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Now, you may not have a problem with shorting airlines, that's your call. Personally, I'd rather be able to look at myself in the mirror. I never mentioned anything as being "un-American." The opposite may in fact be true. I'm just struggling with my new found morality in this period. And I'm not suggesting any enforcement or regulatory action. I'm just saying you may be a schmuck for shorting them. If you had a short before this happened, then thats perhaps another story.

Well, as RJMason has mentioned, you probably would have lost $ on a short, since the airlines opened Monday gapping down a ton. But that's an aside.

My wife works for United. I've learned a lot about the company, and it's been poorly run for a while. Labor-Management relations are atrocious. UAL has ticked off the pilots, the flight attendants, the mechanics, and now it looks like they'll also piss off the ramp and other service personnel.

I'm not a sop for the unions (I get to read the union propaganda rags, and laugh at some of the "class struggle" cr*p they foist off as objective journalism), but it's easy to see that United's management has had it's collective head up its collective backside for some time. They were hemorrhaging money before the terrorist attacks, and still have the potential for labor strife with the IAM union.

(Just watch, they'll use the attacks as an excuse to label IAM as "un-American" and take a hard line in the contract negotiations that have been going on for over 18 months.)

As a "customer", I get to fly for free, and there are times they've ticked me off. If I'd plunked down $500+ for a ticket...

So, I have many reasons for thinking airlines may not be great investments. But maybe now the price is right. Only 70%+ off from 2-3 years ago

Which segues into the next bit:

<< BTW- anyone else ticked hearing the airlines crying like babies for a bailout? Maybe if we'd had a commitment to spend a decent amount of money on domestic airline security, none of this would have happened. It's not the airlines fault, it's the fault of evil fanatics, but it would have been at least a little more difficult. >>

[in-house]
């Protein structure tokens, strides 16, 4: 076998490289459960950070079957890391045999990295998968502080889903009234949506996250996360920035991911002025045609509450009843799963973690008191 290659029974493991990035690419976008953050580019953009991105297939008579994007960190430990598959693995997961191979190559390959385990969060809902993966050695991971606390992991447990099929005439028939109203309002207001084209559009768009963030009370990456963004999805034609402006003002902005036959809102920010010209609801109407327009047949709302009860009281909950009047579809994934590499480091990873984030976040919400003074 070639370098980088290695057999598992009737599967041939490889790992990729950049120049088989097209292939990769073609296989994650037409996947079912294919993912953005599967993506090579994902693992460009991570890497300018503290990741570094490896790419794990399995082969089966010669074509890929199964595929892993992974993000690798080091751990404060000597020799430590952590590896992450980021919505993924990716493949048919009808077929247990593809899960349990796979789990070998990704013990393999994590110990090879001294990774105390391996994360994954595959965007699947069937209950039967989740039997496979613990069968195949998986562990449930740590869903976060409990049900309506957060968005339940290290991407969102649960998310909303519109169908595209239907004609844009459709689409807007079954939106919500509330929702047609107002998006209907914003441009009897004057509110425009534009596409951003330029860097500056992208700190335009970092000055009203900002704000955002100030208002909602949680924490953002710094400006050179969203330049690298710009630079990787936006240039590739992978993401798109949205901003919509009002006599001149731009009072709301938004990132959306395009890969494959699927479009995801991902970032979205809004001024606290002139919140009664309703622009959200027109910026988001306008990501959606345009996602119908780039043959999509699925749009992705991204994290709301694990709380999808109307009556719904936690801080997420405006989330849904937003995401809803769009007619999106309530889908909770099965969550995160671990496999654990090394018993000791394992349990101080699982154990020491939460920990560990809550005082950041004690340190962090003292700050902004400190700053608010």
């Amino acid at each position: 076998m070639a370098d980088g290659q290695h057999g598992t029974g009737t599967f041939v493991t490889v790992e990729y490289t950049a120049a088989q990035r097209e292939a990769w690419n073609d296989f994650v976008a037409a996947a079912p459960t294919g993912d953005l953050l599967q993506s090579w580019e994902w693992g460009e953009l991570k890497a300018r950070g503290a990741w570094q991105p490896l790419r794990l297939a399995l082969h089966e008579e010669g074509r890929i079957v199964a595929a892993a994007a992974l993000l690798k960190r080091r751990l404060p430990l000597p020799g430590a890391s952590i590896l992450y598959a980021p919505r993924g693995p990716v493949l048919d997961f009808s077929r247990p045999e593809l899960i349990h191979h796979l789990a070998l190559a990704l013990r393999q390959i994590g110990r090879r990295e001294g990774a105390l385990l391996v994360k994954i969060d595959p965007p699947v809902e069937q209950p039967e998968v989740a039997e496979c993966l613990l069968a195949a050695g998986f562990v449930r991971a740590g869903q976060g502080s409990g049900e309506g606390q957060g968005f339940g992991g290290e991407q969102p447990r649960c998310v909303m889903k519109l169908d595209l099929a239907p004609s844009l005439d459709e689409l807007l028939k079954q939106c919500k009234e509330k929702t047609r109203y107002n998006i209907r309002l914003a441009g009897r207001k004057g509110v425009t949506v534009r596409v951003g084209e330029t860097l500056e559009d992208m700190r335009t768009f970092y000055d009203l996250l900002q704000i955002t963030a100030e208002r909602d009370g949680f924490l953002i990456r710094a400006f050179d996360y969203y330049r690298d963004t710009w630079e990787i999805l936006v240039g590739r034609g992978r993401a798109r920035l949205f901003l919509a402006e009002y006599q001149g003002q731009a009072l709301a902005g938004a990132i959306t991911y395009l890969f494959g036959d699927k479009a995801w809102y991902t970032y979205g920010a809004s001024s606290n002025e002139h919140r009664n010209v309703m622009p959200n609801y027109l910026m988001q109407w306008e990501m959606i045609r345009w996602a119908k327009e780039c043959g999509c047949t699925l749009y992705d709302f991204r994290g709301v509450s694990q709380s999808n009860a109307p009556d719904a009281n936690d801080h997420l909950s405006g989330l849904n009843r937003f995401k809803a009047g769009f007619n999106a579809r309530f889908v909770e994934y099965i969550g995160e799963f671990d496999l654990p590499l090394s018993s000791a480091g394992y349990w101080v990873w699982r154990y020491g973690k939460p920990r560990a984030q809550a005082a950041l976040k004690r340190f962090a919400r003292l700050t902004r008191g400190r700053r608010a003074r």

Hindsight's 20/40. But what would you suggest? Let them fail? I'm pretty sure that airline travel is integral to our economy, and given the recent turn of events, the obstacles to entering the market are staggering.


Again, my view of United predates recent acts, but here goes. I agree that we can't just let all the airlines go broke. However, many airlines have done a less than stellar job running their businesses. Yes, the industry is cyclical, and yes, this attack was fairly unexpected and will hurt them more, but...good businesses manage risk (there's those words again) so that they can mitigate damages from unexpected events. Have the insurance companies been asking for federal bailouts yet? I haven't heard about any, but they're going to be on the hook for LOT of money. If they can manage their business well, then why can't the airlines?

Plus, some relief may be in order, but I can't see simply writing a blank check. I you bail them out, what's to stop them from making similar mistakes in the future? It's like a young spendthrift who always gets extra cash from mommy and daddy when he (or she) runs out. Why learn to save when Uncle Sam will give you a check? I thought the idea of deregulation was to SAVE the government money and increase consumer's options.

-synchronicity
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